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Chapter 3 The Mist Maidens

  • From the top of the hill Ozma and Dorothy looked down into the valley beyon_nd were surprised to find it filled with a floating mist that was as dense a_moke. Nothing in the valley was visible except these rolling waves of mist,
  • but beyond, on the other side, rose a grassy hill that appeared quit_eautiful.
  • "Well," said Dorothy, "what are we to do, Ozma? Walk down into that thick fog,
  • an' prob'bly get lost in it, or wait till it clears away?"
  • "I'm not sure it will clear away, however long we wait," replied Ozma,
  • doubtfully. "If we wish to get on, I think we must venture into the mist."
  • "But we can't see where we're going, or what we're stepping on," proteste_orothy. "There may be dreadful things mixed up in that fog, an' I'm scare_ust to think of wading into it."
  • Even Ozma seemed to hesitate. She was silent and thoughtful for a littl_hile, looking at the rolling drifts that were so gray and forbidding. Finall_he said:
  • "I believe this is a Mist Valley, where these moist clouds always remain, fo_ven the sunshine above does not drive them away. Therefore the Mist Maid_ust live here, and they are fairies and should answer my call."
  • She placed her two hands before her mouth, forming a hollow with them, an_ttered a clear, thrilling, bird-like cry. It floated far out over the mis_aves and presently was answered by a similar sound, as of a far-off echo.
  • Dorothy was much impressed. She had seen many strange things since coming t_his fairy country, but here was a new experience. At ordinary times Ozma wa_ust like any little girl one might chance to meet—simple, merry, lovable a_ould be—yet with a certain reserve that lent her dignity in her most joyou_oods. There were times, however, when seated on her throne and commanding he_ubjects, or when her fairy powers were called into use, when Dorothy and al_thers about her stood in awe of their lovely girl Ruler and realized he_uperiority.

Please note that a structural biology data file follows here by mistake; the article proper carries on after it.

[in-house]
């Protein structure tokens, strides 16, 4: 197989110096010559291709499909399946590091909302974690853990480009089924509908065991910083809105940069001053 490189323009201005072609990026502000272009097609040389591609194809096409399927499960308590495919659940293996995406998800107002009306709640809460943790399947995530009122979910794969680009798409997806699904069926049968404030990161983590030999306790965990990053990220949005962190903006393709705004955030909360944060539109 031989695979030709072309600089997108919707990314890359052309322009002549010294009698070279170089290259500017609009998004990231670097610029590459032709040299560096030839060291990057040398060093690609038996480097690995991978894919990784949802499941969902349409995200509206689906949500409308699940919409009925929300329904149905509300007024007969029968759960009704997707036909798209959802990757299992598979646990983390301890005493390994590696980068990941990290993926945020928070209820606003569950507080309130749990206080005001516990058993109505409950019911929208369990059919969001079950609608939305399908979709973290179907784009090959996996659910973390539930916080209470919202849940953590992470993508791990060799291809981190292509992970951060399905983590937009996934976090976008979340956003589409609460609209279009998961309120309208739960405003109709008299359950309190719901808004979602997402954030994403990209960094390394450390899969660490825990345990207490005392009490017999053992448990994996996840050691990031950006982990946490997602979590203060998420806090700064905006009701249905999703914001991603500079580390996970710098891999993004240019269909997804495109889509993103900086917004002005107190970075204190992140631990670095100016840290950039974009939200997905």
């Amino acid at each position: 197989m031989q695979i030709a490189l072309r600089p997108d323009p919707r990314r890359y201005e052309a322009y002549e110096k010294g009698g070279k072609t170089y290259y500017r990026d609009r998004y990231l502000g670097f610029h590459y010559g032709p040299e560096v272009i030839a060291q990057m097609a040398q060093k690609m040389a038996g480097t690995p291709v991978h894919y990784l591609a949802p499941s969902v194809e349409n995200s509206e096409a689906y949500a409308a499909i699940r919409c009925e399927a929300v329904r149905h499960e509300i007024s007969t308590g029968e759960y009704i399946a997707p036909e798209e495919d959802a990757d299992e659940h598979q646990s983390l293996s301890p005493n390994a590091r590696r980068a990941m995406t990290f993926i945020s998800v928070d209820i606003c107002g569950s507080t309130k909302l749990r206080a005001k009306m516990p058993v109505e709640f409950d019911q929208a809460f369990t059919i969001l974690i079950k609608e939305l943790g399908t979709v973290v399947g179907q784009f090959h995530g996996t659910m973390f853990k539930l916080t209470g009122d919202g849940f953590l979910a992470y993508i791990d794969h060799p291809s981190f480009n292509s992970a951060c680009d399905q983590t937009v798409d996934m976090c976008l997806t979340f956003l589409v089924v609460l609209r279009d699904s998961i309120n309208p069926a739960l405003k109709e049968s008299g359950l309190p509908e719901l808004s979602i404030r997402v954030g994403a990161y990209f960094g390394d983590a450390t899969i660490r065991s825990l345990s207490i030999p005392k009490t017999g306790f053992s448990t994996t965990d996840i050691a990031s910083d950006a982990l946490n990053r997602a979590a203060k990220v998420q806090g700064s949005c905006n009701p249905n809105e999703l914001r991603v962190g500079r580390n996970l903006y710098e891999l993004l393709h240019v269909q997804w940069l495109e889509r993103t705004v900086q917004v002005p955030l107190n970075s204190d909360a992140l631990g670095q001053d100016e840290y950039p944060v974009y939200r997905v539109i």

• Ozma waited. Presently out from the billows rose beautiful forms, clothed i_leecy, trailing garments of gray that could scarcely be distinguished fro_he mist. Their hair was mist-color, too; only their gleaming arms and sweet,
  • pallid faces proved they were living, intelligent creatures answering the cal_f a sister fairy.
  • Like sea nymphs they rested on the bosom of the clouds, their eyes turne_uestioningly upon the two girls who stood upon the bank. One came quite nea_nd to her Ozma said:
  • "Will you please take us to the opposite hillside? We are afraid to ventur_nto the mist. I am Princess Ozma of Oz, and this is my friend Dorothy, _rincess of Oz."
  • The Mist Maids came nearer, holding out their arms. Without hesitation Ozm_dvanced and allowed them to embrace her and Dorothy plucked up courage t_ollow. Very gently the Mist Maids held them. Dorothy thought the arms wer_old and misty—they didn't seem real at all—yet they supported the two girl_bove the surface of the billows and floated with them so swiftly to the gree_illside opposite that the girls were astonished to find themselves set upo_he grass before they realized they had fairly started.
  • "Thank you!" said Ozma gratefully, and Dorothy also added her thanks for th_ervice.
  • The Mist Maids made no answer, but they smiled and waved their hands in good-
  • bye as again they floated out into the mist and disappeared from view.